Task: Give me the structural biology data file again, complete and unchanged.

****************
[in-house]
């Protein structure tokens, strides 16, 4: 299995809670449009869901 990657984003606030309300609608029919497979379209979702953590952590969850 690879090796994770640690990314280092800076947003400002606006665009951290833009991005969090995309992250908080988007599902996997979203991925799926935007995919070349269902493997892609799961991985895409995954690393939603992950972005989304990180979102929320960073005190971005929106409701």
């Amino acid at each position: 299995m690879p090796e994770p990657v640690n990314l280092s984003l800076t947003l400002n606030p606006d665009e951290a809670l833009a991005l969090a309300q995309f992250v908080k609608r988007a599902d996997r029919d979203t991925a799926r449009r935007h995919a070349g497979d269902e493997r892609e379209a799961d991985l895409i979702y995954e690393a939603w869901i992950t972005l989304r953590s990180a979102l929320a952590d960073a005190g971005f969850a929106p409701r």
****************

[in-house]
């Protein structure tokens, strides 16, 4: 299995809670449009869901 990657984003606030309300609608029919497979379209979702953590952590969850 690879090796994770640690990314280092800076947003400002606006665009951290833009991005969090995309992250908080988007599902996997979203991925799926935007995919070349269902493997892609799961991985895409995954690393939603992950972005989304990180979102929320960073005190971005929106409701």
């Amino acid at each position: 299995m690879p090796e994770p990657v640690n990314l280092s984003l800076t947003l400002n606030p606006d665009e951290a809670l833009a991005l969090a309300q995309f992250v908080k609608r988007a599902d996997r029919d979203t991925a799926r449009r935007h995919a070349g497979d269902e493997r892609e379209a799961d991985l895409i979702y995954e690393a939603w869901i992950t972005l989304r953590s990180a979102l929320a952590d960073a005190g971005f969850a929106p409701r």